A well-qualified applicant applies for a job at a nonprofit and lands an in-person interview. The applicant explains that their service dog will accompany them. The hiring manager is left with questions: Does the manager have to agree? Does this entail agreeing to permit the service dog in the workplace if the applicant is hired? Can the manager ask the applicant about the service dog in the interview? The manager just doesn’t know how to handle the situation, reasoning that avoidance is the least risky approach.
To answer that question, let’s take an example: A social service nonprofit has a very talented manager who has been with the nonprofit for several years. The manager supervises approximately 10 staff members, most of whom have at least 3 years of experience in this field and a master’s degree in social work.
If you want to overwhelm a nonprofit manager, tell them an employee has requested an accommodation for a disability, and ask them to find out the organization’s obligations. When managers face trying to navigate a confusing web of laws, a common result is to just reject the employee’s request. Nonprofits may have the best of intentions when drafting enthusiastic and inclusive policies, but these goals are abandoned when managers become overwhelmed by the process or fear of lawsuit. By breaking down the terminology used in federal workplace disability law, we hope to encourage nonprofits to navigate these issues with more confidence. This not only creates a more inclusive workplace, it increases retention and productivity, as well as broadening the pool of employees that your nonprofit hires from.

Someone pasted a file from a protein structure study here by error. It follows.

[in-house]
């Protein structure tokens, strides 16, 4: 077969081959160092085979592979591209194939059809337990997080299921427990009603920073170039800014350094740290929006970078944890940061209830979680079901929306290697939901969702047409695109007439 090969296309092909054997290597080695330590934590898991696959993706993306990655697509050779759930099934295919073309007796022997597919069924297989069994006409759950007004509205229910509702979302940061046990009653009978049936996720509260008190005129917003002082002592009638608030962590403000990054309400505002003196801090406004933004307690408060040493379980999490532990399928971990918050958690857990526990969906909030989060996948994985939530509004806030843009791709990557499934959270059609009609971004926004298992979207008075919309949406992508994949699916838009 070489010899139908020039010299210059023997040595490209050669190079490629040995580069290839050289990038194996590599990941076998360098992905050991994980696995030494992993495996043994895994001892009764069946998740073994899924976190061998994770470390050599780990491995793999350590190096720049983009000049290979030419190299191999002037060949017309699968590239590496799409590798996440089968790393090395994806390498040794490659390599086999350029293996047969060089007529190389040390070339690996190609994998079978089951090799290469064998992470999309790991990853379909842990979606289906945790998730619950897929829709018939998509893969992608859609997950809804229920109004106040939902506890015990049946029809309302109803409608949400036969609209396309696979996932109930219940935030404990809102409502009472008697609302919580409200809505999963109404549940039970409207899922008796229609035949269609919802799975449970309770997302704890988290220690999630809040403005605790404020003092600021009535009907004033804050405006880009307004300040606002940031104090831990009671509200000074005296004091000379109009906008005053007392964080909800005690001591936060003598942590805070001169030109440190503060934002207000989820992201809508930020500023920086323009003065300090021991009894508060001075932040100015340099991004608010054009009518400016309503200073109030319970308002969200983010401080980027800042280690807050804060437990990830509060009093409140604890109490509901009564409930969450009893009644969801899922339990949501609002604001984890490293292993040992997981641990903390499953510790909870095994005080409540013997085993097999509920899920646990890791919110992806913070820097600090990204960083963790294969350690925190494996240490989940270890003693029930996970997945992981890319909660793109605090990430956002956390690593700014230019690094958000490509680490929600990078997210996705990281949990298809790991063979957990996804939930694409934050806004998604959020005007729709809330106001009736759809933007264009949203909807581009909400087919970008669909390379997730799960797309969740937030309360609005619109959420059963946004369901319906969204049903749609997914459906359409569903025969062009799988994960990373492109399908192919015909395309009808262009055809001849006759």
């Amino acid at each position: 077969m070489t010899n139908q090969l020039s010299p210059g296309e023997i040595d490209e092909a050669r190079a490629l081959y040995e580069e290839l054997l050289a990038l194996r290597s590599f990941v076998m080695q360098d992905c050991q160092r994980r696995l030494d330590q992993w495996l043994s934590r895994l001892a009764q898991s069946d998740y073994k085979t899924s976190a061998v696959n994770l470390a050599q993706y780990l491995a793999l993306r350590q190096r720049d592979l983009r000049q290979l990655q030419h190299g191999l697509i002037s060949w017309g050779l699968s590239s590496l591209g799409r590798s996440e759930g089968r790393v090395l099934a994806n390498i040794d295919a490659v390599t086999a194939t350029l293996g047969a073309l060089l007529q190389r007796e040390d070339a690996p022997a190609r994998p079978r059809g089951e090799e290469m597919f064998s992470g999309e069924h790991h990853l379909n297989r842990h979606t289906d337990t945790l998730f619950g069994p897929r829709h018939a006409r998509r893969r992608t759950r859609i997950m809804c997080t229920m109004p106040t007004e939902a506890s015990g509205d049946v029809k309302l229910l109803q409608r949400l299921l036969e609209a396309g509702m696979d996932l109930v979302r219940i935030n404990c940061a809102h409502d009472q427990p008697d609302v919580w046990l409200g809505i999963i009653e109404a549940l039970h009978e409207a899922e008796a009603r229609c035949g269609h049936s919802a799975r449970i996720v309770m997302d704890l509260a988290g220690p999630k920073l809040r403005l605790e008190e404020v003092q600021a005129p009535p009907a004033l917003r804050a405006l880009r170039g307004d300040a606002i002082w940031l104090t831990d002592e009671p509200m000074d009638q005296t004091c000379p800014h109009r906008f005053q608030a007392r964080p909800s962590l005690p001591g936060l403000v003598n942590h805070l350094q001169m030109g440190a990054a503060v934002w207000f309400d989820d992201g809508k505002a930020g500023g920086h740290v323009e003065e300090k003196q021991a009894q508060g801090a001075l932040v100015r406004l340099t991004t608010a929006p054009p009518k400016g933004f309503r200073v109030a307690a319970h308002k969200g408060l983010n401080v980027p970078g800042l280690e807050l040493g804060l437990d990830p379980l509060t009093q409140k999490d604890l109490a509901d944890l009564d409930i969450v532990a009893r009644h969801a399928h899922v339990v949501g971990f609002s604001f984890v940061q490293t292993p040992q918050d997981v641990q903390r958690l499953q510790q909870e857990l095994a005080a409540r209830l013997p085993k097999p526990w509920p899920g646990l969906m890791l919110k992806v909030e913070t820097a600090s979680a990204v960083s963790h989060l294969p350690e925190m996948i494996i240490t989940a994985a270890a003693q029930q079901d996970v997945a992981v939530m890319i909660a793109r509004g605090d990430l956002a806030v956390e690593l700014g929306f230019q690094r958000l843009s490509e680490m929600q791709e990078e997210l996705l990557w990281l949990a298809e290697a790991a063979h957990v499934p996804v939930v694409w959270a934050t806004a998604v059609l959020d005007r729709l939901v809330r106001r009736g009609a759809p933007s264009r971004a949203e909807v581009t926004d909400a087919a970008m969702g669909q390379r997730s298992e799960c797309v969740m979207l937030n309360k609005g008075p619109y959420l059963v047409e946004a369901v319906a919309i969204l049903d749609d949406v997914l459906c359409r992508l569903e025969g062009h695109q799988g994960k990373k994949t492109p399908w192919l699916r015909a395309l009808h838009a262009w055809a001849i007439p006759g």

In a field study, economists Marianne Bertrand and Sendhil Mullainathan found that job applicants with white-sounding names received 50% more calls for interviews than candidates with African-American names. Forty-five percent of American workers surveyed by Gallup experienced workplace discrimination and/or harassment over a one-year period. These numbers speak a truth about racial inequality that continues to permeate American society.
According to the Equal Employment Opportunity Commission (EEOC): “Harassment in the workplace will not stop on its own—it’s on all of us to be part of the fight to stop workplace harassment. We cannot be complacent bystanders and expect our workplace cultures to change themselves.”